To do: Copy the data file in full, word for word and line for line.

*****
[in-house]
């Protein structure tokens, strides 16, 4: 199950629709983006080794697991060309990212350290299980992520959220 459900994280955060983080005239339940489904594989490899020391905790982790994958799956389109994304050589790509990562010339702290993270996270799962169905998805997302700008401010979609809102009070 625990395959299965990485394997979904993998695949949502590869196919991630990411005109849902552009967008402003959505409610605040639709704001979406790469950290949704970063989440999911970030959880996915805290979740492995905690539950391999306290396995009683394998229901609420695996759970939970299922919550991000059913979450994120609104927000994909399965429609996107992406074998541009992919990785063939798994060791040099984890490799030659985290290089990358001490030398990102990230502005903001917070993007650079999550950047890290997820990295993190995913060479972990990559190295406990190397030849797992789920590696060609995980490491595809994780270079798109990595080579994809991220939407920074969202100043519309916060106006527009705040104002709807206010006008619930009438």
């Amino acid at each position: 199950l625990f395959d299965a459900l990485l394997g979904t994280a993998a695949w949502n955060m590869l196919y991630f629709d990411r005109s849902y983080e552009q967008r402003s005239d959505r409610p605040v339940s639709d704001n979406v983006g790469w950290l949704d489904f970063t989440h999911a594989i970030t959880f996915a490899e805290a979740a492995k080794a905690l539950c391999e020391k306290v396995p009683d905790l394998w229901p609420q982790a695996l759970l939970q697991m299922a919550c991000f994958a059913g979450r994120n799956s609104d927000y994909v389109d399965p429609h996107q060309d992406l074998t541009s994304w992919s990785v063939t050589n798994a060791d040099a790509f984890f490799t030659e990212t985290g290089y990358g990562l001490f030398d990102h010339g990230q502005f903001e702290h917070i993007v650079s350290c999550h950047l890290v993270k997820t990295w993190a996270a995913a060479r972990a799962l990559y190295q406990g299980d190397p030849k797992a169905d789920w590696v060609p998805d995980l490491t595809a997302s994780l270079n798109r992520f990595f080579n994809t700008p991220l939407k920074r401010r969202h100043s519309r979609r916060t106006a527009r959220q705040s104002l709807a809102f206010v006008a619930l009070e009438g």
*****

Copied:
[in-house]
């Protein structure tokens, strides 16, 4: 199950629709983006080794697991060309990212350290299980992520959220 459900994280955060983080005239339940489904594989490899020391905790982790994958799956389109994304050589790509990562010339702290993270996270799962169905998805997302700008401010979609809102009070 625990395959299965990485394997979904993998695949949502590869196919991630990411005109849902552009967008402003959505409610605040639709704001979406790469950290949704970063989440999911970030959880996915805290979740492995905690539950391999306290396995009683394998229901609420695996759970939970299922919550991000059913979450994120609104927000994909399965429609996107992406074998541009992919990785063939798994060791040099984890490799030659985290290089990358001490030398990102990230502005903001917070993007650079999550950047890290997820990295993190995913060479972990990559190295406990190397030849797992789920590696060609995980490491595809994780270079798109990595080579994809991220939407920074969202100043519309916060106006527009705040104002709807206010006008619930009438």
């Amino acid at each position: 199950l625990f395959d299965a459900l990485l394997g979904t994280a993998a695949w949502n955060m590869l196919y991630f629709d990411r005109s849902y983080e552009q967008r402003s005239d959505r409610p605040v339940s639709d704001n979406v983006g790469w950290l949704d489904f970063t989440h999911a594989i970030t959880f996915a490899e805290a979740a492995k080794a905690l539950c391999e020391k306290v396995p009683d905790l394998w229901p609420q982790a695996l759970l939970q697991m299922a919550c991000f994958a059913g979450r994120n799956s609104d927000y994909v389109d399965p429609h996107q060309d992406l074998t541009s994304w992919s990785v063939t050589n798994a060791d040099a790509f984890f490799t030659e990212t985290g290089y990358g990562l001490f030398d990102h010339g990230q502005f903001e702290h917070i993007v650079s350290c999550h950047l890290v993270k997820t990295w993190a996270a995913a060479r972990a799962l990559y190295q406990g299980d190397p030849k797992a169905d789920w590696v060609p998805d995980l490491t595809a997302s994780l270079n798109r992520f990595f080579n994809t700008p991220l939407k920074r401010r969202h100043s519309r979609r916060t106006a527009r959220q705040s104002l709807a809102f206010v006008a619930l009070e009438g």